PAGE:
According to a Sydney Morning Herald, article on September 18, 113,000 households are currently experiencing mortgage stress, and at least 600,000 households are likely to experience mortgage stress by the end of this year.
Australians are forced to take bigger mortgages than every before, because of rising house costs, making a mortgage a significant and long-term financial relationship.
So is it better to rent or buy?
There is no right or wrong answer to this question. Many people like the idea of owning their own house and the control that it gives them. At the moment it is generally cheaper to rent rather than buy because property yields are reasonably low.
An example would be to examine the difference between renting and buying a two bedroom unit in Toowong. The unit is advertised as being $315,000 so it would be fair to assume it will sell for around $300,000.
A $300,000 mortgage over 30 years has monthly repayments of $2,100 (interest calculated at 7.5 per cent). Add to this body corporate fees of $300 a month ($3,600 a year) and repairs or maintenance of around $167 a month ($2,000 a year) and your monthly cost blows out to $2,567.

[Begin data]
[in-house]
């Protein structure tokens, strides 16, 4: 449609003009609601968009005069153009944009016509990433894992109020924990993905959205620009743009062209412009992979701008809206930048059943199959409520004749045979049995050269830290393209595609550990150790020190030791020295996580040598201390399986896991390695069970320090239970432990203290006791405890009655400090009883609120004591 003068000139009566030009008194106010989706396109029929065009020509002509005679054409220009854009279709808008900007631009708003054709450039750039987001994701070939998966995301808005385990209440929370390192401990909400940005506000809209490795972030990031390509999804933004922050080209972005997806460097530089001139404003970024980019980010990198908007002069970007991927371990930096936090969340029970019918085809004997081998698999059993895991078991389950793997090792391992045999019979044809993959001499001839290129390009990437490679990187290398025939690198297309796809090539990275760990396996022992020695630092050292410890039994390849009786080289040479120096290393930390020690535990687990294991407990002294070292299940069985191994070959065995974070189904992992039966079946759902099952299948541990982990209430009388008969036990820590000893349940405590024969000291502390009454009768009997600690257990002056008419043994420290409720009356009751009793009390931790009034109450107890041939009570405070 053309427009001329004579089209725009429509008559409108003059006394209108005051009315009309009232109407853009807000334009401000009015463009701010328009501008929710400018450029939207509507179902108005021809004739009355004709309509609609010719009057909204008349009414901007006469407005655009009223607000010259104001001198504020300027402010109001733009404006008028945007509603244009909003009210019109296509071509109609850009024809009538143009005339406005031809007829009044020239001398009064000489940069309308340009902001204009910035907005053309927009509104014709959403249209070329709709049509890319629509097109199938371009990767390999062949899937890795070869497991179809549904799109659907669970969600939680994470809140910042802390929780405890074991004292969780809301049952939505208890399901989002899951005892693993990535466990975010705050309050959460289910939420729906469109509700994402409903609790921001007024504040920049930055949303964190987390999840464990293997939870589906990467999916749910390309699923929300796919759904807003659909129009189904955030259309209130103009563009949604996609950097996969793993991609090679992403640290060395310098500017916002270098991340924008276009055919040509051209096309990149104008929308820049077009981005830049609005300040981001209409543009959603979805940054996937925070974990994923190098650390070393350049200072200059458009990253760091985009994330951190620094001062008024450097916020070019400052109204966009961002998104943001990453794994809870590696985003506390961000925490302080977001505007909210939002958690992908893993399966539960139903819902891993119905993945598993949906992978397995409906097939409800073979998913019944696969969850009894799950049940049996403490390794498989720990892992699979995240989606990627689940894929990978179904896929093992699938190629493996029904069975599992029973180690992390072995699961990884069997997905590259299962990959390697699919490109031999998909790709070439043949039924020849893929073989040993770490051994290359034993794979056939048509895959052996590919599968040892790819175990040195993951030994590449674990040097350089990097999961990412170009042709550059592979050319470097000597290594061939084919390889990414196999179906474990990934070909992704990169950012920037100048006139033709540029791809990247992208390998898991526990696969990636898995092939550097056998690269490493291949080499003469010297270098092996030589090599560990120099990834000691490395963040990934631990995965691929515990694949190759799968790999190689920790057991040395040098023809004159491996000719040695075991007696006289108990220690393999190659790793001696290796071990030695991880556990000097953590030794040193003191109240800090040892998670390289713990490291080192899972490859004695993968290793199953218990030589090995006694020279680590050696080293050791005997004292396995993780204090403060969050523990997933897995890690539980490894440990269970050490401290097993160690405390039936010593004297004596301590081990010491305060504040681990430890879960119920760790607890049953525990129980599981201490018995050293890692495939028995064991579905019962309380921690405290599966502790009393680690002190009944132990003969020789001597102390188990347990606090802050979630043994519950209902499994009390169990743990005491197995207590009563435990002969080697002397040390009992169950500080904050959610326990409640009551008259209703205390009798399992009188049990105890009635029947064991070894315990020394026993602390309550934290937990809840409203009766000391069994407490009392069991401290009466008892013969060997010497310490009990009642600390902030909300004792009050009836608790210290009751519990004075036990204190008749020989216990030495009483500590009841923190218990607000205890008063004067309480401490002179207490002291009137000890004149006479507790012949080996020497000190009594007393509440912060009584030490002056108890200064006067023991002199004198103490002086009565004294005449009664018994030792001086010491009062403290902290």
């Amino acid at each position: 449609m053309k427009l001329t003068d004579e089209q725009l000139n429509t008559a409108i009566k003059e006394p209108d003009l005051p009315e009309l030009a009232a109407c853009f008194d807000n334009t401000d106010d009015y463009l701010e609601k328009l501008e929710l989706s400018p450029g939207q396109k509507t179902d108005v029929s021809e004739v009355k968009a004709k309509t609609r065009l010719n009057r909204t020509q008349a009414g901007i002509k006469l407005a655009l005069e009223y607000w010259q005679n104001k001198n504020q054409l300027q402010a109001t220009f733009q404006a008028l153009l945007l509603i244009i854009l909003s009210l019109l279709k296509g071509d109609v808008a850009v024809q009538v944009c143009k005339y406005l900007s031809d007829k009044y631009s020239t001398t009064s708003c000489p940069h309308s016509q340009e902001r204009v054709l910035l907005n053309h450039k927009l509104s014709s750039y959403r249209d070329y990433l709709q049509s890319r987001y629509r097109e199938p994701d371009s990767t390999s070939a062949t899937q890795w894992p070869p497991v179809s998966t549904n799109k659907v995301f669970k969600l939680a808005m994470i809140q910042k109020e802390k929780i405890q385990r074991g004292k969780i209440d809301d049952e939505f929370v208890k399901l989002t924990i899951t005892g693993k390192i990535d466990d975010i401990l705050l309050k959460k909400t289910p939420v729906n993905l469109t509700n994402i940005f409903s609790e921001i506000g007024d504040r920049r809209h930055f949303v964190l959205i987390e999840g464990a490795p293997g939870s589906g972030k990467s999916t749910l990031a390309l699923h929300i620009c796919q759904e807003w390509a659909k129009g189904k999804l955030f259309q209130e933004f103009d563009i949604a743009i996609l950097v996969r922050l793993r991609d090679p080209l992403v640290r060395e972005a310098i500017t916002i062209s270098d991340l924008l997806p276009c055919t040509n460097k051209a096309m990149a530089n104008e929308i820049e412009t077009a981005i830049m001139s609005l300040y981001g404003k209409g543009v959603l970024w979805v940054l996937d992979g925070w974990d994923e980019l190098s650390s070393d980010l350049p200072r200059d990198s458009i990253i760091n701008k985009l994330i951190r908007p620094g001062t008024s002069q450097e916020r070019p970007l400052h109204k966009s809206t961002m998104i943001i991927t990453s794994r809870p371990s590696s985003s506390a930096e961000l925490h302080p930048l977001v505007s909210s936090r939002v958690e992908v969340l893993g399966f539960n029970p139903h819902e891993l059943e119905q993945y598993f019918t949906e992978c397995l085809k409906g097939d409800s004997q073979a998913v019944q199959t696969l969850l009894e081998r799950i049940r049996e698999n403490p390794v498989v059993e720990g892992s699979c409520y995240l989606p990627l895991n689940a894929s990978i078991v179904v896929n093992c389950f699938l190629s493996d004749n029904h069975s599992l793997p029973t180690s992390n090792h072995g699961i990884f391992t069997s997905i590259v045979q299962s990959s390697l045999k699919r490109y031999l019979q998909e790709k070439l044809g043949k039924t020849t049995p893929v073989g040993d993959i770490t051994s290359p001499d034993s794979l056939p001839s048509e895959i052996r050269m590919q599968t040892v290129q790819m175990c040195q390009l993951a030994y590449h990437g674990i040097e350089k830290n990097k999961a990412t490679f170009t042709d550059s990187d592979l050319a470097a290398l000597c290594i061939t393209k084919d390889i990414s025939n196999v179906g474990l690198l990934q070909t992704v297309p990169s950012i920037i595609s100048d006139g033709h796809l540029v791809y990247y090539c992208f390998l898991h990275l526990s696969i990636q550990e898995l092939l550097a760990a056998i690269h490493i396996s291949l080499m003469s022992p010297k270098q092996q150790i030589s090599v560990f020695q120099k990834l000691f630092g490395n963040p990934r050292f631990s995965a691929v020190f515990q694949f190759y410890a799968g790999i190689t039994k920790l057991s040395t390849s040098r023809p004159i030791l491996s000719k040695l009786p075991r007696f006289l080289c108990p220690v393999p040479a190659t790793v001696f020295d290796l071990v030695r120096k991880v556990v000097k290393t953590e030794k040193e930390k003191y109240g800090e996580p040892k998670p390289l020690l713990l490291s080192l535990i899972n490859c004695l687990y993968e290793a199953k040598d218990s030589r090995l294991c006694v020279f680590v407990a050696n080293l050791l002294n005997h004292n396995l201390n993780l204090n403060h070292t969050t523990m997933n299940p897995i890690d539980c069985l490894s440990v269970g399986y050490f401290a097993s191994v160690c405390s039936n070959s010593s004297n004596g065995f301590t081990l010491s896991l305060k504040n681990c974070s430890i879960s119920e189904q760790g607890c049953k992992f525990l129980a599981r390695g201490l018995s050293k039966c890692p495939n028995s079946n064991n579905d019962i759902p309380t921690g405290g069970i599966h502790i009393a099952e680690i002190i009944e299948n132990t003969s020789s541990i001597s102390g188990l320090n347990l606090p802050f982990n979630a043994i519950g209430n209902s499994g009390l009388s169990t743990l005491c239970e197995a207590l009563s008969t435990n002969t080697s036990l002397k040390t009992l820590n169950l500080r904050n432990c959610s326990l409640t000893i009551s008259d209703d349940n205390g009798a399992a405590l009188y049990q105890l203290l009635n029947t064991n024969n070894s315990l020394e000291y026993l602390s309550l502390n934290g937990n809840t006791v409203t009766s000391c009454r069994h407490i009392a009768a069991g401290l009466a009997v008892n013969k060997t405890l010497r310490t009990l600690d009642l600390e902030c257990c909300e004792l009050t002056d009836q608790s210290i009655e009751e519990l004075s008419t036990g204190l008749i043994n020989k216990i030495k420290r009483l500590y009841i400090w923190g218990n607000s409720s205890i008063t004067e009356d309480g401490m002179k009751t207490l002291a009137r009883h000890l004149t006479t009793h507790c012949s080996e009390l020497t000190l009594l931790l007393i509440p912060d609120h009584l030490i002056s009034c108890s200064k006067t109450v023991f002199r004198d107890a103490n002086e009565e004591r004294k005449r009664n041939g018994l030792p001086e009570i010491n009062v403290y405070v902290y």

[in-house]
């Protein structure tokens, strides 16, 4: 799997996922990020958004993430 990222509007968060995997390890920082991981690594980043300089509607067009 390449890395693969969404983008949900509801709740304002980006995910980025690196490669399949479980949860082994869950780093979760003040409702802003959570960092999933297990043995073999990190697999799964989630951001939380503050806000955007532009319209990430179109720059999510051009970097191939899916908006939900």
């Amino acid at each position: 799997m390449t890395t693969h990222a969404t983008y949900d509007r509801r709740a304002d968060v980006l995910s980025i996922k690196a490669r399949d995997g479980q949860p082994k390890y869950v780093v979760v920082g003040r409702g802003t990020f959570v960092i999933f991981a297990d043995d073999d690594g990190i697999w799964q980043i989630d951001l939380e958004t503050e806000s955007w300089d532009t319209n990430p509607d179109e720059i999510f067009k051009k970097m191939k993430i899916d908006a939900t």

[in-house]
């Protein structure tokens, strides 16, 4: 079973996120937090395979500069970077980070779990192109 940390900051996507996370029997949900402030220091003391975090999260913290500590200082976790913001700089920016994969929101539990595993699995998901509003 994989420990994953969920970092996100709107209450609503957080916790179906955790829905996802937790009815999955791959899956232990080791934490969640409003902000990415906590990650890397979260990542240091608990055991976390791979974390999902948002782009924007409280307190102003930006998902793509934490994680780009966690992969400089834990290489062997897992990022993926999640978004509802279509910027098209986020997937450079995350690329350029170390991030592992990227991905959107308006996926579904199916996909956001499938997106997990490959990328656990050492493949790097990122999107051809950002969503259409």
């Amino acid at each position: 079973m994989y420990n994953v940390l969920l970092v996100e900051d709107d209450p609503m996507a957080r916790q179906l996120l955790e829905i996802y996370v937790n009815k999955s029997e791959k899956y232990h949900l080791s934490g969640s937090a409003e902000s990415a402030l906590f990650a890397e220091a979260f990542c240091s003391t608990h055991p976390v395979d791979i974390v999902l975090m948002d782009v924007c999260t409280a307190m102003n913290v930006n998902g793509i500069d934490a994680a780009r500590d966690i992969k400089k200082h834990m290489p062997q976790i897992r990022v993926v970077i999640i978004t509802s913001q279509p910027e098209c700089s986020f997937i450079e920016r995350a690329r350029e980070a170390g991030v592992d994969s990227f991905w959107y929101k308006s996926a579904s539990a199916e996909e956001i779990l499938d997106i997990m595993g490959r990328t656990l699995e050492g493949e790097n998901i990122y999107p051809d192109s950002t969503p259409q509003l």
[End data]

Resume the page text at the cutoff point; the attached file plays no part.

To rent a similar unit costs around $290 a week, equating to $1256 a month.
In this (real) case, the cost of renting is less than half the cost of ownership. If the person renting were to be saving the $1,300 a month, they will certainly get ahead financially. However, if they spend the $1,300 a month on dining out, travel and other lifestyle indulgences, then the person paying off the property will end up ahead financially.